Proprietary trading isn’t an easy career choice.
But I believe you can push your odds of long-term success in your favor by following these 6 core principles.
There are only so many things you can control in the prop trading business, and two of them are the time and effort you put in.
And let me tell you: nothing aggravates me more than someone strolling onto the trading floor at 9:00 a.m., sleepy and hungover, asking “what’s moving today?”
I don’t care what anyone tells you. You need a lot of screen time to get good. A lot of prop traders wash out because they never put in that time. They were done before they ever got started.
But if you’re starting your work day at 7 a.m. instead of 9, that’s two extra hours a day. You’re building your base of experience that much faster.
Plus, you’re going to be more relaxed and confident because you know you went that extra mile.
Too many traders, especially new ones, are desperate for a silver bullet. They want that one magic pattern or indicator that just spits out money every day. But it doesn’t exist.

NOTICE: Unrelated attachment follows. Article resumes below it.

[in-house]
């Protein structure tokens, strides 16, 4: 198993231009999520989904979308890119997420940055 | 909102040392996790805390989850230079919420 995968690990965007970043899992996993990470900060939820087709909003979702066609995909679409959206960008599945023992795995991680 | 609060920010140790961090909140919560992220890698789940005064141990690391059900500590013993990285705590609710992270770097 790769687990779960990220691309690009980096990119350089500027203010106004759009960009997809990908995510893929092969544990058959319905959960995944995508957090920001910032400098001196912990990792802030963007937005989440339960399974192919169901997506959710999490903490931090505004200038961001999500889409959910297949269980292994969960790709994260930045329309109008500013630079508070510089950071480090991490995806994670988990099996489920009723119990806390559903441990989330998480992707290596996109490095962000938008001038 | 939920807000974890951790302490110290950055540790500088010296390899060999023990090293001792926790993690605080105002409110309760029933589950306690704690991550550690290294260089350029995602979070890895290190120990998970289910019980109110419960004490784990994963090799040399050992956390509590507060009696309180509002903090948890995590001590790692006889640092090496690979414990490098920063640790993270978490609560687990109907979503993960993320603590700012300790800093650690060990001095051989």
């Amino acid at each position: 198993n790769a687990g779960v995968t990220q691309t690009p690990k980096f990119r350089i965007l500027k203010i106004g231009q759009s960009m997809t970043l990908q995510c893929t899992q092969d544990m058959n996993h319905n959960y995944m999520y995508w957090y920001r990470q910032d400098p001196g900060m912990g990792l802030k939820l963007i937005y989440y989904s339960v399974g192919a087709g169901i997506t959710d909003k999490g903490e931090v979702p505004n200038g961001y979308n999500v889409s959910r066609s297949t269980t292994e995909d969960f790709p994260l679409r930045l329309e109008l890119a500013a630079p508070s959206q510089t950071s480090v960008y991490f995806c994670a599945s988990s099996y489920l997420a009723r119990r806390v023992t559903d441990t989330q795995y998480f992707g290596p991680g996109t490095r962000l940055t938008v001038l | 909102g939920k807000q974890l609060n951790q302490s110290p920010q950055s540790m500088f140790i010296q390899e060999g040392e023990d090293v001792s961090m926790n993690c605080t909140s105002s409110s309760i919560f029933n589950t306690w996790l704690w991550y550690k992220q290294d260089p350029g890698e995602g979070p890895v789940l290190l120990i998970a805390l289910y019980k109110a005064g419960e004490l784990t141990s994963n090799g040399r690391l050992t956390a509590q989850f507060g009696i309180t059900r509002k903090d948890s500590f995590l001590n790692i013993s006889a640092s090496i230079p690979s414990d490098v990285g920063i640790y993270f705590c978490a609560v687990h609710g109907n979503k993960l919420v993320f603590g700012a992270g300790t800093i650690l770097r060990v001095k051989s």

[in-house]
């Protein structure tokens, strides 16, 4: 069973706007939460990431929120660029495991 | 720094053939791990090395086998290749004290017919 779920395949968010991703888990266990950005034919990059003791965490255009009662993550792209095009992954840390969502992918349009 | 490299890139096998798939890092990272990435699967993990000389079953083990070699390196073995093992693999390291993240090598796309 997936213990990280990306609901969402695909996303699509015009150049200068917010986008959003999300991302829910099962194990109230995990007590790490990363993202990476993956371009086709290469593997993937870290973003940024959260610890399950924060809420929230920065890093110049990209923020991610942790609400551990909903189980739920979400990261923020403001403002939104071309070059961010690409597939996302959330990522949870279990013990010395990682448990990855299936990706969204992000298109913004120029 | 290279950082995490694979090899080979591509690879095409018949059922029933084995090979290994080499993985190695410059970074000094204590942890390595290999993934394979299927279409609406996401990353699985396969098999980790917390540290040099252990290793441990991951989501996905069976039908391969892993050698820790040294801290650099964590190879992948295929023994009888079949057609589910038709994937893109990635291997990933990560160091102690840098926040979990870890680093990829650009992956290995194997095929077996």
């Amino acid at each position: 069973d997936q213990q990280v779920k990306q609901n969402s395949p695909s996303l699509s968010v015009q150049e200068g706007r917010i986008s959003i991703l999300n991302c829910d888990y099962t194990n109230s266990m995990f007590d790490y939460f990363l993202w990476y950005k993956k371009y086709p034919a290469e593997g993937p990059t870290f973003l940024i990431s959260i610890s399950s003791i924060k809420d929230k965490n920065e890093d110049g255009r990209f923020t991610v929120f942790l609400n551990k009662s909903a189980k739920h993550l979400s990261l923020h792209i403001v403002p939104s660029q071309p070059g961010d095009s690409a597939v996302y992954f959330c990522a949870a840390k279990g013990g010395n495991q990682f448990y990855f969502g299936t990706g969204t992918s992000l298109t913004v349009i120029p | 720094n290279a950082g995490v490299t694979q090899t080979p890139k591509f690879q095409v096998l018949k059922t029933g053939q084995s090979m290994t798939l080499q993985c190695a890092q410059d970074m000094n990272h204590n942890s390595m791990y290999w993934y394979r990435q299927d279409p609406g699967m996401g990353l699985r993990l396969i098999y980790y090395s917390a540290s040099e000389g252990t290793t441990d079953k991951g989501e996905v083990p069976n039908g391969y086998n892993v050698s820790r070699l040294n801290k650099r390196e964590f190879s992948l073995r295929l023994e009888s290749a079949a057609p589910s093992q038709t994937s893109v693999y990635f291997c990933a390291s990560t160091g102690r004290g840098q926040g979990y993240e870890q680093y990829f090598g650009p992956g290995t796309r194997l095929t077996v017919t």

The reality is that the main driver of your P&L is your overall process and routine.
I could talk to you all day about Red Dog Reversals, h sells, relative strength, trend lines, or moving averages.
Each one of these concepts is valuable to me.
But the real secret of my success is putting them together as part of a process and routine that I actually enjoy. You need to like your routine because you have to do it every day.
Every morning, I want you to sit down at your platform knowing exactly what you’re going to do, when you’re going to do it, and in what order.
And the word order is important, because without order, you’ll waste a lot of time and energy trying to figure out what to do next.
I can’t tell you exactly what to do because you are a unique person. What works for me may not work for you.
But bring some order to your trading. It can be as simple as a pre-market checklist.